Online Tools for Competitor Monitoring
Westlaw and Lexis Trackers
Benchmarking, Country Profiles, IGO and NGO Sources
Blog Search and Selected Social Media Search
Research Directories and Portals
Website Trackers

In Most States, a Spike in ‘Super Commuters’

Source: Tim Henderson, Stateline, June 5, 2017

The number of commuters who travel 90 minutes or more to get to work increased sharply between 2010 and 2015, a shift that traffic experts, real estate analysts and others attribute to skyrocketing housing costs and a reluctance to move, born of memories of the 2008 financial crisis.

In all but 10 states, the number of “super commuters” increased over the period, and in California, Hawaii, Massachusetts, North Dakota and Rhode Island, it grew by more than 40 percent, according to census data. The growth came amid an overall increase in the number of commuters as the economy improved, but the increase in the number of people with the longest rides, 23 percent, was almost three times the increase in the number of those with shorter commutes, close to 8 percent. ….

Gig Work Doesn’t Have to Be Isolating and Unstable

Source: Carrie M. Lane, Harvard Business Review, May 4, 2017

With the rise of the so-called “gig economy” has come debate about how companies treat the people who “work” for them. Much of this criticism asks whether gig workers are underpaid, overworked, or subject to exploitation and even abuse. More fundamentally, others have asked whether gig work, performed even under the best of circumstances, is something to be celebrated. In short, does gig work equal a good job?

This question is a complicated one. Courts are debating whether gig work is technically a “job” at all. Are Uber drivers, TaskRabbits, and Etsy crafters legally employees, independent contractors, or something in between? As employees, gig workers would be entitled to a minimum wage, overtime pay, and unemployment insurance. Securing those rights and protections is important, but it’s not clear that these changes alone will turn gig work into a stable, well-respected career…..

The Strong Do as They Can: How Employment Group-Action Waivers Alienate Employees

Source: Matthew B. Seipe, Labor & Employment Law Forum, Volume 7 Issue 1, Article 4, May 2017

If an employer steals a group of employees’ wages, those employees are free to file a group-action lawsuit at the local courthouse to recover those wages. However, by contractual agreement, some employers require their employees to individually arbitrate their employment claims. These agreements, what this article refers to as compulsory group-action waivers, support the view that “the strong do as they can, while the weak suffer what they must.” Here, the “strong” employer requires the employee to sign away her right to join co-workers and publicly sue the employer. The waiver makes the employee “weak” through alienation –a concept refined and examined by sociologists, psychologists, theologians, and philosophers –by decreasing the employee’s power, meaning, community, and self-actualization in the workplace and society.

Environment, Equity, and Economic Development Goals: Understanding Differences in Local Economic Development Strategies

Source: Xue Zhang, Mildred E. Warner, George C. Homsy, Economic Development Quarterly, OnlineFirst, Published June 6, 2017

From the abstract:
What role do local governments play in promoting sustainable economic development? This study uses a 2014 national survey to analyze the relationship between local environment and social equity motivations and the kinds of economic development strategies local governments pursue (business incentives or community economic development policies). Municipalities that pay more attention to environmental sustainability and social equity use higher levels of community economic development tools and lower levels of business incentives. These places are also more likely to have written economic development plans and involve more participants in the economic development process. In contrast, communities that use higher levels of business incentives have lower income and are more dependent on manufacturing employment. Other capacity measures do not differentiate types of economic development strategies used. This suggests that sustainable economic development strategies can be pursued by a broad array of communities, especially if the motivations driving their economic development policy include environment and equity goals.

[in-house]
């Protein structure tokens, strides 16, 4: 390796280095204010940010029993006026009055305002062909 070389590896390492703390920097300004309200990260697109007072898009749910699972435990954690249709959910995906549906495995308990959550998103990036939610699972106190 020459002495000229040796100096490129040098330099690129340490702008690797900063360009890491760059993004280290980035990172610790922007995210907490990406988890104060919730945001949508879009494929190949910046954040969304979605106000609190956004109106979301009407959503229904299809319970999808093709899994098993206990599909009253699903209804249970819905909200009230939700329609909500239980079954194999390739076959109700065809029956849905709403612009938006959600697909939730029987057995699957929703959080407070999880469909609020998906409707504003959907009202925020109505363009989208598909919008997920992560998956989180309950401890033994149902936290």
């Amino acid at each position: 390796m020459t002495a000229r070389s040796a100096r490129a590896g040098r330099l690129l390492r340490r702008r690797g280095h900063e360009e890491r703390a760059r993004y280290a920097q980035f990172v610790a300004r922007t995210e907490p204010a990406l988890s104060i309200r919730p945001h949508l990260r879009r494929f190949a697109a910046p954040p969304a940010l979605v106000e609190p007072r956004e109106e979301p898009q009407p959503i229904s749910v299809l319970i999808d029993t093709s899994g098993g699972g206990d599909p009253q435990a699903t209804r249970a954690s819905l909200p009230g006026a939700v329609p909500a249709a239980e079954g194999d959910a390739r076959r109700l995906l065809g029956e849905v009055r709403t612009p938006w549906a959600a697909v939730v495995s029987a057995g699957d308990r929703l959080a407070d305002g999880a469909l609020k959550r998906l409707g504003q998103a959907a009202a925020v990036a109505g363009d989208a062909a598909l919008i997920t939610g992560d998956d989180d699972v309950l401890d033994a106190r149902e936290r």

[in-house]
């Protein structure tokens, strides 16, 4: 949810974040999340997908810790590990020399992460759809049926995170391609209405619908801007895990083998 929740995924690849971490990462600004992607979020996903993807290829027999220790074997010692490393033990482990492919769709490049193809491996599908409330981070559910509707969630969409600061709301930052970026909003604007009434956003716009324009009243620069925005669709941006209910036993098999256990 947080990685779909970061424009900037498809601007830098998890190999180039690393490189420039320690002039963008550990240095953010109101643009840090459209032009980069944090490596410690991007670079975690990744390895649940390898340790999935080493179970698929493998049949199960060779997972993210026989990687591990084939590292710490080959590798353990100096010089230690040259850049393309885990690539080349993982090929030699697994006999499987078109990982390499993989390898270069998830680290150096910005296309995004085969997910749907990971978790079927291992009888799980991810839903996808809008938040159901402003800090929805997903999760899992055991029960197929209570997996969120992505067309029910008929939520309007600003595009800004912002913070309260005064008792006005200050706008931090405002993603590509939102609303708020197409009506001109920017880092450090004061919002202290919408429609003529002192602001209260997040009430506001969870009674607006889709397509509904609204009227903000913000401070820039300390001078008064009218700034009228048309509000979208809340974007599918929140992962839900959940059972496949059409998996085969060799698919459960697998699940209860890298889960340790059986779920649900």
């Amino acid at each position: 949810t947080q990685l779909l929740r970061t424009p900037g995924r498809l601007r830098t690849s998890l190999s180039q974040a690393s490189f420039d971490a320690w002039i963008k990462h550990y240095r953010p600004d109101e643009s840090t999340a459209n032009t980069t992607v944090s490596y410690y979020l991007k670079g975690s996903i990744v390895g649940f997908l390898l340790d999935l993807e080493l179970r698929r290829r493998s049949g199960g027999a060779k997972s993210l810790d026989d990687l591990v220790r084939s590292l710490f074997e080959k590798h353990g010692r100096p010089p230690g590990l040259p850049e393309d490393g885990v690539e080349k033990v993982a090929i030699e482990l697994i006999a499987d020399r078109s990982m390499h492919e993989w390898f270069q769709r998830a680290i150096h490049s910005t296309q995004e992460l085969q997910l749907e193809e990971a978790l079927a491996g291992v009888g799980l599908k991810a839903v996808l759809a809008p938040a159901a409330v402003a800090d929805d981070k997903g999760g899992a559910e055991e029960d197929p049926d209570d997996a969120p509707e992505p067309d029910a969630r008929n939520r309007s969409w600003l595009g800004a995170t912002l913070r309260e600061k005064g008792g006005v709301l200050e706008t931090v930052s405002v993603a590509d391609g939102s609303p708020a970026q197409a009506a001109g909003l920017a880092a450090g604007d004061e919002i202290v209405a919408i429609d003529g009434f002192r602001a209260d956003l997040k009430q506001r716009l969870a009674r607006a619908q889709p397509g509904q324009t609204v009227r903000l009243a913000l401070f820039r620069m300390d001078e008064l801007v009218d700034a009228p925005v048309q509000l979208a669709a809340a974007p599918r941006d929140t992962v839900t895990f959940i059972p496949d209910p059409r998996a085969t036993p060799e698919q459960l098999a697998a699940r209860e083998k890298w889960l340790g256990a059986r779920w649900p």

State Tax Revenues in Flux

Source: Lucy Dadayan and Don Boyd, Rockefeller Institute of Government, State Revenue Report #107, June 2017

Today, the Rockefeller Institute of Government released a report finding that state and local government tax revenues continue to grow at an extremely slow pace. Specifically, the report finds that:
• State and local government revenue from major taxes increased 2.3 percent in the fourth quarter of 2016 compared to a year earlier, which is slightly slower than the 2.5 percent average growth for the four previous quarters.
• Local governments as a group rely heavily on property taxes, which are relatively stable but weakened somewhat in the fourth quarter, growing by 4.0 percent, compared with a 5.1 percent average in the prior four quarters.
• Total state government tax revenue from all sources grew 1.4 percent. This continues the weakness seen in recent quarters. It is slower than the 1.8 percent growth of the third quarter, and is slightly negative after adjusting for inflation. ….

State Budget Update – Spring 2017

Source: National Conference of State Legislatures, May 2017

From the introduction:
Nearly eight years after the end of the Great Recession, states are again facing budget challenges. Over the past few years, states have consistently struggled with slow revenue growth, and this year is no exception.

Many states describe their fiscal situation as stable in the near term, but slow revenue growth could lead to more fiscal challenges in the future, especially if there is a downturn in the national economy. Demographic changes, low energy prices, and a sluggish agricultural economy are also plaguing some state budgets. This report highlights results from NCSL’s most recent survey of legislative fiscal officers about state budget conditions